Bottom-up assembly of a light-driven ATP regeneration module

In this project, principles of photophosphorylation are mimicked in order to bottom up assemble light-to ATP artificial organelles (Fig. 1 left). They employ a complex transmembrane enzyme ATP synthase inserted in membranes of nano-sized compartments in the form of vesicles for ATP synthesis. The latter is driven by the proton gradient, which is established and maintained via the proton translocation of light-driven proton pump (bacteriorhodopsin). Our recent focus was on long term stability [1] (Fig. 1 right) of light-to-ATP artificial organelles as well as on integration of these organelles with other life like functions (multistimuli adhesion responsive module [2] and motility [3]). In cooperation with Professor Wagner’s group (University of Münster) we combined a multi-stimuli sensitive adhesion unit with a light-driven energy regeneration module [2]. Integration of the adhesion unit with the ATP conversion module into a single synthetic cell allowed it to adhere to surfaces under blue light illumination, non-oxidative conditions, at neutral pH, and in the presence of metal ions, which were the right conditions for ATP synthesis. Thus, the multi-stimuli responsive adhesion unit allowed self-positioning of the synthetic cell and execution of its functions. Furthermore, in cooperation with MPI Göttingen, we constructed a prototype of synthetic swimmers [3] by combining our light-switchable energy module with demembranated flagella – minimal motility machinery. The ATP production by the energy module facilitated efficient propulsion of the cargo attached to flagella, paving the way for future development of advanced targeted drug delivery carriers. We expect that our developed scheme of circulating energy consumption and production could serve as a potential platform for driving the restructuring of other filamentous biopolymer networks (actin,microtubules, and various regulatory components), thus facilitating morphological deformations of an artificial cell.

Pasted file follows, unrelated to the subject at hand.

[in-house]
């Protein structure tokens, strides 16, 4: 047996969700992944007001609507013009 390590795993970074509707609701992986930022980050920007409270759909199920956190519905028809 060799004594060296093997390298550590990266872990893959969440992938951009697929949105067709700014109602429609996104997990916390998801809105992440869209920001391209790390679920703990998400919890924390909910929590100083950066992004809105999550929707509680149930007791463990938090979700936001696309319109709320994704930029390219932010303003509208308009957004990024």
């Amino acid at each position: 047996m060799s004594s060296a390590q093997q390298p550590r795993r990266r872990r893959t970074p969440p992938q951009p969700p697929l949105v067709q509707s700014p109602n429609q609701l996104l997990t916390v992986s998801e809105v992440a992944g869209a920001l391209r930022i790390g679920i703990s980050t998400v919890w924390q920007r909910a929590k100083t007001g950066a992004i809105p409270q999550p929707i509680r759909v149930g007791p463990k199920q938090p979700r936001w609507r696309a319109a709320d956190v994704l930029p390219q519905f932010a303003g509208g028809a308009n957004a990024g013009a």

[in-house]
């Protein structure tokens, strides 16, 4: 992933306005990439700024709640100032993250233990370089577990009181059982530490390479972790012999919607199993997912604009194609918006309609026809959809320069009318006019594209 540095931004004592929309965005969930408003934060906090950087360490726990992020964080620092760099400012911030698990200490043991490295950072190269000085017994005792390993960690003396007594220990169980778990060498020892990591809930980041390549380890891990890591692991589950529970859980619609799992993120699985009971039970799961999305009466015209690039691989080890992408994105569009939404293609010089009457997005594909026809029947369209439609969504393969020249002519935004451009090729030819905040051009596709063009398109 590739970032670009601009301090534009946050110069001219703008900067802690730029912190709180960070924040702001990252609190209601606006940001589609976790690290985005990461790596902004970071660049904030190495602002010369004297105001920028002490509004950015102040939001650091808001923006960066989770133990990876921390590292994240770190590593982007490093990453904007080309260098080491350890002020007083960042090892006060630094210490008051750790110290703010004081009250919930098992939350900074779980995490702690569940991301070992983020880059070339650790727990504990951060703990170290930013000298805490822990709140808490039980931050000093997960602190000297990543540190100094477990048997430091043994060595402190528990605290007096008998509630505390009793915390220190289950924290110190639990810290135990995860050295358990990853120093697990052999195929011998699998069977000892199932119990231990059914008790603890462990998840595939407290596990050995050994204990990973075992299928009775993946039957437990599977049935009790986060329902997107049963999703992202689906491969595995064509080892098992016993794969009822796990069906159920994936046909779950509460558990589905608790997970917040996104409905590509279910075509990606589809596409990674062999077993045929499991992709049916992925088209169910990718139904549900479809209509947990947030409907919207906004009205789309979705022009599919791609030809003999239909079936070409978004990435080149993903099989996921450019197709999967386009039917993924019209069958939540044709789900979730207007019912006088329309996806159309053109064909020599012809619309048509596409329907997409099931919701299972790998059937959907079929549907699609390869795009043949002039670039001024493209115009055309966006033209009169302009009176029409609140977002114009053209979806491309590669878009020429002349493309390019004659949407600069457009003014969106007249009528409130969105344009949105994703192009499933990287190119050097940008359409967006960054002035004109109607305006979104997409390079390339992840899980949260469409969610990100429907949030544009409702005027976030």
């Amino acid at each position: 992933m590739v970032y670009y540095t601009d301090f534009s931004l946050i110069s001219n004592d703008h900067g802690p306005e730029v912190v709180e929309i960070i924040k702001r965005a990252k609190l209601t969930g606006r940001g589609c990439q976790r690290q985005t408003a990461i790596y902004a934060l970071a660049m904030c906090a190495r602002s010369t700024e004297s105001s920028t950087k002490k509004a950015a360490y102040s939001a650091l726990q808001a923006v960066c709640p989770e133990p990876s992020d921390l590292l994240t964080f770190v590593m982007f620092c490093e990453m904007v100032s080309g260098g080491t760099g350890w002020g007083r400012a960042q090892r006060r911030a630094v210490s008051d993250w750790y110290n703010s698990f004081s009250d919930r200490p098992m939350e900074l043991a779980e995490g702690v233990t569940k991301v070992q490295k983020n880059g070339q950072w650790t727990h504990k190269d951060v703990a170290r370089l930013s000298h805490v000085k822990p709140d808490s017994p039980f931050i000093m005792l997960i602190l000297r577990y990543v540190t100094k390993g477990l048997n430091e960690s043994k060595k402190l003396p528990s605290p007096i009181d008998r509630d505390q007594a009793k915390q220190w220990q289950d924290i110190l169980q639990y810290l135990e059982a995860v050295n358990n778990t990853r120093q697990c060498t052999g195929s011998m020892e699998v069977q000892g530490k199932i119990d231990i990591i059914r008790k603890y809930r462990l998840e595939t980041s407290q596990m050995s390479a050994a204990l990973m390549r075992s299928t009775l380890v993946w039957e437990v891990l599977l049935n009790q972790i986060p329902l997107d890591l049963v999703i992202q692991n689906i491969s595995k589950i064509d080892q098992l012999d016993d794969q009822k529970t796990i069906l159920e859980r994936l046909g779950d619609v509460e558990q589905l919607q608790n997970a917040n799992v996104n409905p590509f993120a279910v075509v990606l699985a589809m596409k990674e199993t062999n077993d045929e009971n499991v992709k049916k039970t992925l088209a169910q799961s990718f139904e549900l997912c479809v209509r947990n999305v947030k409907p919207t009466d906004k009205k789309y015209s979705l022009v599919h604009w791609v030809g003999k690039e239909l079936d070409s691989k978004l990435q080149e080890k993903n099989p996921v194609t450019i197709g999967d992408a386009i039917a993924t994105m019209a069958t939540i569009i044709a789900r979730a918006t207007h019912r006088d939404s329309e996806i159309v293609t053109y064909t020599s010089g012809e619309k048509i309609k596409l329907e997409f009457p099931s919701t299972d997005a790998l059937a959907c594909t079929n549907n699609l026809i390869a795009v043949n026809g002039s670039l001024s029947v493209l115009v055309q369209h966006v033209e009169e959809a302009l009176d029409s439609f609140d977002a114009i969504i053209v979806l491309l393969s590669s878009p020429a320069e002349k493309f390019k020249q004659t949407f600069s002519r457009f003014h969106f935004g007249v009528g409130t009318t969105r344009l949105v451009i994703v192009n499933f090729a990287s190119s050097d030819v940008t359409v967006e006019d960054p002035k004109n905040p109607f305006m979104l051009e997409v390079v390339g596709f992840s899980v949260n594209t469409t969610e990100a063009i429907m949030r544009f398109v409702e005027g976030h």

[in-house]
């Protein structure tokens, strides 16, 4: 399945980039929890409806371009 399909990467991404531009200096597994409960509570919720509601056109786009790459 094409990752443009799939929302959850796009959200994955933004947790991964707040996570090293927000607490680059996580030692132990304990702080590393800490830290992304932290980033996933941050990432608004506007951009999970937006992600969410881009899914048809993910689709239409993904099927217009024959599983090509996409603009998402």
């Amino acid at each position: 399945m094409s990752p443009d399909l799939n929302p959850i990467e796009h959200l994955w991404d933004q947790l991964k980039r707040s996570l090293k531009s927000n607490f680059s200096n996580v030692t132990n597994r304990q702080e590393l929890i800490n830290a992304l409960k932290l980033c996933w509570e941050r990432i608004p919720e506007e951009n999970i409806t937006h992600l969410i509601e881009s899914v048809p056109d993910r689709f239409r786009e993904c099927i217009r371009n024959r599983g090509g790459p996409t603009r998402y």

Fig. 1: left-schematic representation of light to ATP synthetic organelle; right-long term stability of light-to-ATP synthetic organelles was significantly enhanced in polymer membranes with 80% retained activity after 42 days.

Funding: BMBF / MaxSynBio

Collaborations:

Prof. Sundmacher & Dr. Ivanov, MPI Magdeburg
Prof. Börsch, U. Jena
Prof. Wegner, University of Münster
Prof. Bodenschatz & Dr. Gholami, MPI for Dynamics and Self-Organization (MPIDS), Göttingen

Selected recent publications

[1] Kleineberg, C., Wölfer, C., Abbasnia, A., Pischel, D., Bednarz, C., Ivanov, I., Heitkamp, T., Börsch, M., Sundmacher, K., and Vidaković-Koch, T., Light-Driven ATP Regeneration in Diblock/Grafted Hybrid Vesicles. ChemBioChem, 2020. 21(15): p.2149-2160.
[2] Xu, D., Kleineberg, C., Vidaković-Koch, T., and Wegner, S.V., Multistimuli Sensing Adhesion Unit for the Self-Positioning of Minimal Synthetic Cells. Small, 2020. 16(35): p. 2002440.
[3] Ahmad, R., Kleineberg, C., Nasirimarekani, V., Su, Y.-J., Goli Pozveh, S., Bae, A., Sundmacher, K., Bodenschatz, E., Guido, I., Vidaković-koch, T., and Gholami, A., Light-Powered Reactivation of Flagella and Contraction of Microtubule Networks:Toward Building an Artificial Cell. ACS Synthetic Biology, 2021. 10(6): p. 1490-1504.

 

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